Hence, as I see it, all components are available beforehand – in my case, that is.

    And, yet, my code doesn’t execute: no pushpins are seen.

    How should I proceed?

    Would appreciate your advise.

    Warm regards,

  6. Bharathi says:

    First of all thanks for this post. It was very useful to me. And my doubt is,
    I have to change my pushpin image on pushpin selected event.


    i have to change map_icon_2.png at runtime for the selection pushpin.

    please help me.

    • qmatteoq says:

      Hi, you can subscribe to the Tap event of the pushpin and, in the event handler, use the sender parameter to get a reference to the pushpin and change its properties.

  7. Hi Matteo,

    Thank you or this useful post. However I’m stuck wit something and I can’t find the problem. If you have the time to elp out I would be very grateful. Let’s start with the code:

    void client_GetHotspotInAreaCompleted(object sender, ServiceReference1.getHotspotInAreaCompletedEventArgs e)
    List hs = e.Result;
    ObservableCollection hotSpots = new ObservableCollection();

    foreach (var hotspot in hs)
    hotSpots.Add(new HotSpot()
    Coordinate = new GeoCoordinate((hotspot.North + hotspot.South) / 2, (hotspot.East + hotspot.West) / 2),
    Name = hotspot.Name,
    Id = hotspot.Id,
    LocationID = hotspot.LocationID,
    Value = hotspot.Value

    ObservableCollection children = MapExtensions.GetChildren(sampleMap);
    var obj = children.FirstOrDefault(x => x.GetType() == typeof(MapItemsControl)) as MapItemsControl;

    obj.ItemsSource = hotSpots;

    This code talks to an Azure wcf service to get some hotspots. It works when the application first launches but after changing my location and this method gets called the second time, it crashes on the last line “obj.ItemsSource = hotSpots” with a “An exception of type ‘System.InvalidOperationException’ occurred in Microsoft.Phone.Controls.Toolkit.DLL but was not handled in user code”.

    Do you have any idea what could be the cause of this? Because we just call the same method with just some different data from the database(max 10 hotspots returned).

    Thanks in advance!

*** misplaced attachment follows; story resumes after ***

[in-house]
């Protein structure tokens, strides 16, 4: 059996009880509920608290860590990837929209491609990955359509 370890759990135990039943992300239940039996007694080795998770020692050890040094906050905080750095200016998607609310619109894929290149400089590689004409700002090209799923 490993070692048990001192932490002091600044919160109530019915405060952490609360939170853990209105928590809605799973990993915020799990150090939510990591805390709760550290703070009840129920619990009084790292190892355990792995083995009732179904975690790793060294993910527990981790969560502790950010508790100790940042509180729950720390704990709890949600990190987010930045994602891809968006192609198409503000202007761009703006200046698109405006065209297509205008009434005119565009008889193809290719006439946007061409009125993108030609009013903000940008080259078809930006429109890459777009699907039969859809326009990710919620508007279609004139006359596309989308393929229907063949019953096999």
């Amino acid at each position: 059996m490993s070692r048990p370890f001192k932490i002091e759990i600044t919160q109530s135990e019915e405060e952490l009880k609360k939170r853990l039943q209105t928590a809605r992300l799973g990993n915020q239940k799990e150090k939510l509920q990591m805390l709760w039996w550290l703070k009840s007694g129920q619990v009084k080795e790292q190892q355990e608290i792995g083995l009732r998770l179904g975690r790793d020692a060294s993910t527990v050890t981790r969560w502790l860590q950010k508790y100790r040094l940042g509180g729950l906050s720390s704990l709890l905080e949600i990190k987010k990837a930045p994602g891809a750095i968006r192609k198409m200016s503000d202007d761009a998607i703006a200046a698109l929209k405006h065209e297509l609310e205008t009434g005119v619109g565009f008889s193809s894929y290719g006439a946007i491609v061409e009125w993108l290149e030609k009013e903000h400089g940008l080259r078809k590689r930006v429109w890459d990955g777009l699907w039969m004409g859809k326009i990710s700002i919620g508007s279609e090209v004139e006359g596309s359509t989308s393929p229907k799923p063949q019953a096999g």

• qmatteoq says:

      Hi, can you reproduce the exception and tell me the description reported by Visual Studio? The debugger should tell you the cause of the InvalidOperationException. Thanks!

      • Ok I found the problem, apparently you cannot overwrite the itemsSource but you first have to clear it. This can be useful for other people too so maybe you can include it in the post. Here’s the last part of the method I posted above that has to be changed for it to keep on working:

        ObservableCollection children = MapExtensions.GetChildren(sampleMap);
        var obj = children.FirstOrDefault(x => x.GetType() == typeof (MapItemsControl)) as MapItemsControl;
        if (obj != null && obj.ItemsSource != null)
        (obj.ItemsSource as IList).Clear(); // clear old collection
        obj.ItemsSource = null;
        obj.ItemsSource = hotSpots;

  8. Petr says:

    Hi, how can I get index of selected pushpin on tap event? Thanks.

    • qmatteoq says:

      Which kind of index are you referring to? The index of the element in the list?

      • Petr says:

        Yes, that’s right.

        • qmatteoq says:

          You can subscribe to the Clicked event of the Pushpin class in XAML and then, thanks to the sender parameter, get a reference to the Pushpin that has been selected. By accessing to the DataContext property, you’ll be able to get all the information about the object that you’re displaying on the map (for example, Restaurant in the sample code of the post)

  9. Gagas says:

    Hello qmatteoq..

    this post is very useful for me,.. many thanks 🙂

    And i have a question, how to show our position immediately when the application is opened? as in the tutorial without having to press the “center”? Thanks.

  10. Hi, I’ve installed the Toolkit via NuGet and added its reference at the beginning of the XAML but, apparently, it doesn’t recognize the MapExtensions element, do you have any idea?
    Thank you, great blog by the way.

  11. Simon says:

    Hi there,
    Is there some way of removing pins, or relocating pins once I have placed them? I have tried changing my collection, however it doesn’t seem to be updating the map!
    Thanks in advance,

  12. pan says:

    Hi, I have tried to use parts of your code but it doesn’t compile because in this line

    “ObservableCollection children = MapExtensions.GetChildren(myMap);”

    there is a type mismatch.

    Error 1 Cannot implicitly convert type ‘System.Windows.DependencyObjectCollection’ to ‘System.Collections.ObjectModel.ObservableCollection’

    Your full sample however does compile and run.
    Most probably there has been an update between your time of writing and now
    and the type of MapExtensions.GetChildren(Map element)

    I just wanted to let you know